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Tuesday 25th October 2016

Steroid caution for children

11th September 2007

A study has shown that children with allergies could be exposed to overly high doses of steroids.


Dr James McLay, senior lecturer in the Department of Medicine and Therapeutics at the University of Aberdeen, examined the medical documentation of 345,221 children from 304 general practices in Scotland.

The study showed that in addition to repeat prescriptions for asthma steroid inhalers, one in 11 were also given other medicine containing steroids for other conditions. Many asthmatic children also have allergic conditions such as hay fever or eczema.

The researchers discovered that up to half of this group could be in danger of taking "too high" a dose and could suffer "dramatic adverse effects".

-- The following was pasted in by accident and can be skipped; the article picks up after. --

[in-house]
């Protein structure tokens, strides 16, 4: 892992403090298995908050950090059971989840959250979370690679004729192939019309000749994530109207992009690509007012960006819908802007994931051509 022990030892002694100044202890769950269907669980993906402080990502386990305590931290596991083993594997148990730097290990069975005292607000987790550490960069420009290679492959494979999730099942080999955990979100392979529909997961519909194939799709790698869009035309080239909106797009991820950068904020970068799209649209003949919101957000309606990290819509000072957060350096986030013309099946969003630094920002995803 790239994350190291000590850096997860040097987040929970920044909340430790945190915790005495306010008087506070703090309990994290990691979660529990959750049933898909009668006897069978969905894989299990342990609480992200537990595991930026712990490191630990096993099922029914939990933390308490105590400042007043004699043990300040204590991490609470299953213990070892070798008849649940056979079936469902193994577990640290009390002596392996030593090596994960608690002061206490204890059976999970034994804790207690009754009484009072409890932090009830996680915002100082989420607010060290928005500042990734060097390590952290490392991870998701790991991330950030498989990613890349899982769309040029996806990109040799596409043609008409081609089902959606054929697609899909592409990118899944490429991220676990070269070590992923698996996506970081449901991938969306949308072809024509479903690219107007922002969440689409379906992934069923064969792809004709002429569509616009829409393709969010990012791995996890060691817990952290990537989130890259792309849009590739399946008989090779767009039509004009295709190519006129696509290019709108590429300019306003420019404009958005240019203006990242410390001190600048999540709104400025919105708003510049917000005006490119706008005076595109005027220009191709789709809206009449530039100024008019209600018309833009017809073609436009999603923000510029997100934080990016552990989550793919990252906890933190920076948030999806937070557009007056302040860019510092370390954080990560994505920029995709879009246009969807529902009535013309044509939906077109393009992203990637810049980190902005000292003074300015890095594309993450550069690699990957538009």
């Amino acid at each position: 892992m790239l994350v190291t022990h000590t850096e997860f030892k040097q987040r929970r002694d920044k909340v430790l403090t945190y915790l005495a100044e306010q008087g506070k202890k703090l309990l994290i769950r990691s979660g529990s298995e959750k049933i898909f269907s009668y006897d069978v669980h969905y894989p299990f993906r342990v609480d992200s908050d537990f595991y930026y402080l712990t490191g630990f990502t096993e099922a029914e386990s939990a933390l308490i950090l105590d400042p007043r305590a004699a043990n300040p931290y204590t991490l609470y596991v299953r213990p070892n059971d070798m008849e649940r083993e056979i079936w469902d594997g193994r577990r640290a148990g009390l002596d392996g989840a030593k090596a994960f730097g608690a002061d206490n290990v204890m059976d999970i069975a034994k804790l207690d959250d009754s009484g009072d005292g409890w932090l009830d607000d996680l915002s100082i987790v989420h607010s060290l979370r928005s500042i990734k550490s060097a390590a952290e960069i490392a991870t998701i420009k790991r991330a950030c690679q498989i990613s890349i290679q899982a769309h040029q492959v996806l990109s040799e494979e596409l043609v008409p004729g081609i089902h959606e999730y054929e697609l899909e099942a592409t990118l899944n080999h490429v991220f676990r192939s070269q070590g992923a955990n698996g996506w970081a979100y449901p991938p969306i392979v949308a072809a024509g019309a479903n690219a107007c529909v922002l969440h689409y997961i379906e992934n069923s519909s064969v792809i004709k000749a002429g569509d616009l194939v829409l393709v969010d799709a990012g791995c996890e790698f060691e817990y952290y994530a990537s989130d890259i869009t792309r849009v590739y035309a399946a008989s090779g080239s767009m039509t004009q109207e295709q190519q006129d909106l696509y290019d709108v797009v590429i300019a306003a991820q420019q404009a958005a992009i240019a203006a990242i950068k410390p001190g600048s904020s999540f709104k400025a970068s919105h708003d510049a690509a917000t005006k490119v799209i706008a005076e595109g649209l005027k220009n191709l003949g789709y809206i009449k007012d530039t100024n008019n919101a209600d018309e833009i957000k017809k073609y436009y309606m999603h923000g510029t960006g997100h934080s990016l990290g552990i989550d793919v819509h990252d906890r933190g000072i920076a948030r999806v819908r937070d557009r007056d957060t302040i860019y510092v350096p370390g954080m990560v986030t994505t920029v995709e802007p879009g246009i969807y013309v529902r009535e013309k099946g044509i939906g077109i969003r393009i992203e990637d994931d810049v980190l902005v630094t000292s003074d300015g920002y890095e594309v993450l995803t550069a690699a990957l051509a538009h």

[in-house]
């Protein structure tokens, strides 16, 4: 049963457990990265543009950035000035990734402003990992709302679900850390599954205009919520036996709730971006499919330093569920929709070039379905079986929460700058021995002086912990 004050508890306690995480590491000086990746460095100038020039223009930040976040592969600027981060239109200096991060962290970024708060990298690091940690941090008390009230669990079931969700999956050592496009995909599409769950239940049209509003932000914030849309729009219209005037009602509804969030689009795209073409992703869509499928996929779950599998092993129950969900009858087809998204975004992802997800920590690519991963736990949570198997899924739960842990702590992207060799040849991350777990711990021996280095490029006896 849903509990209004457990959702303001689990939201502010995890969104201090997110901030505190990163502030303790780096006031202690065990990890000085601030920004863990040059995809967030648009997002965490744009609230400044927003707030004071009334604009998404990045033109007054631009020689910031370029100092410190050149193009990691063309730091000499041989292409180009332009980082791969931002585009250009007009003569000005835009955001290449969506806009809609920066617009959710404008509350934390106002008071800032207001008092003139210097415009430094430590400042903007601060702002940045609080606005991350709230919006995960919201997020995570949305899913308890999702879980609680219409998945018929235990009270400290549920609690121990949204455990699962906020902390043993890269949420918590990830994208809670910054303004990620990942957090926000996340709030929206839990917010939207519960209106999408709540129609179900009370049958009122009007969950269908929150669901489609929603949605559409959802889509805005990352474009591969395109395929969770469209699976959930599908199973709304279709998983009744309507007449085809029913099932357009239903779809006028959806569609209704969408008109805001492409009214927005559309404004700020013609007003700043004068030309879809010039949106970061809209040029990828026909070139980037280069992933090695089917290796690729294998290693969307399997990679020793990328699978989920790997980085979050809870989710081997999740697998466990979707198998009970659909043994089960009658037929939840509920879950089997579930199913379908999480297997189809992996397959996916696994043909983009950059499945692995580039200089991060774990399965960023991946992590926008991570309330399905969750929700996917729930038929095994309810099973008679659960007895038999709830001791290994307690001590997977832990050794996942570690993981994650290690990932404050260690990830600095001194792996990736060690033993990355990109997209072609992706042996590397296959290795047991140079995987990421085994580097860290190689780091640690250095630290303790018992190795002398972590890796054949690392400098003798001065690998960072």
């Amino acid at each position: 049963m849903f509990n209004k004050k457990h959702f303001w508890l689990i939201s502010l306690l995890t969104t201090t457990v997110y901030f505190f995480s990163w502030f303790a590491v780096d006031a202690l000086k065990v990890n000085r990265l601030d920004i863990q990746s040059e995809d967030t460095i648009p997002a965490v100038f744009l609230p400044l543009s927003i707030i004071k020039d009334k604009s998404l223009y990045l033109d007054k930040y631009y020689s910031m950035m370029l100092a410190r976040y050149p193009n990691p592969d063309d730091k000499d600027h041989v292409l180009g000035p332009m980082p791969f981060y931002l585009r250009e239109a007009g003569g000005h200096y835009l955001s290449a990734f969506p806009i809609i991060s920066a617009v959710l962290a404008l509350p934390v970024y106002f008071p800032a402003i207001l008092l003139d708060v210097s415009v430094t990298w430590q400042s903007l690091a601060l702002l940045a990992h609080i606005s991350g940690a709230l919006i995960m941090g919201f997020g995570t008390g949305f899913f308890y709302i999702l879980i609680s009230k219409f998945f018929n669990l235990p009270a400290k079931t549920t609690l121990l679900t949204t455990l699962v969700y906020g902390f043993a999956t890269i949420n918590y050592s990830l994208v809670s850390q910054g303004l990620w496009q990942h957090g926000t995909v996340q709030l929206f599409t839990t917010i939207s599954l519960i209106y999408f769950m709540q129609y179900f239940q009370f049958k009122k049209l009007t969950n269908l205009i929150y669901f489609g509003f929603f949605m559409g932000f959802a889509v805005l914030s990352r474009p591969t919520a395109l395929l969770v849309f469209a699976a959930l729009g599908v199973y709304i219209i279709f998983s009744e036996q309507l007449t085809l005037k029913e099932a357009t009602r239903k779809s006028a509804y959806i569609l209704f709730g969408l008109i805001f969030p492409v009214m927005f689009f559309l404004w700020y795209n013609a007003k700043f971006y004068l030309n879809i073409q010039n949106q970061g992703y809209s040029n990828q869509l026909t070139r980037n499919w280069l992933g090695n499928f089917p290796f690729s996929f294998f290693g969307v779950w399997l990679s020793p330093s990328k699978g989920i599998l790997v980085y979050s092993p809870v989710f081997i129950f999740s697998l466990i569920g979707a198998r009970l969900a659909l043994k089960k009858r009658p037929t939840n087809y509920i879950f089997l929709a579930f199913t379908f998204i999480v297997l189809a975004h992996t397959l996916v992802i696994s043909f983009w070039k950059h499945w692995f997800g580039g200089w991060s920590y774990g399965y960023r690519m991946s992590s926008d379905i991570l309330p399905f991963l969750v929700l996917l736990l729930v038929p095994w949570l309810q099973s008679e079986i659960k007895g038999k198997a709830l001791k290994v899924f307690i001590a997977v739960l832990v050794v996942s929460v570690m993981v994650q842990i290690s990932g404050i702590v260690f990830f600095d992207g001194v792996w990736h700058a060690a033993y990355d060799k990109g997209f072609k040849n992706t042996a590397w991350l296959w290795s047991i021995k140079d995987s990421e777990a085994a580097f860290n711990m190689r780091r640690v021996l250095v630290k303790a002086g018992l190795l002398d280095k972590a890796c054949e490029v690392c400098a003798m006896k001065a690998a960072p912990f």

Corticosteroids are prescribed in order to ease inflammation. Their long-term effects in children are not fully understood, but concerns have been raised about how they effect children's growth.

"This research shows that a significant number of children are prescribed more than one corticosteroid preparation for an allergic condition," said Dr McLay.

"If a child is prescribed corticosteroid treatment for one condition at the maximum or near the maximum dose, then another steroid prescription would tip them into over-exposure."

Dr McLay recommended that GPs and parents of children with allergic conditions were aware of the issue. He said that computer alerts would allow GPs to monitor steroid doses from different prescriptions for the same patient.


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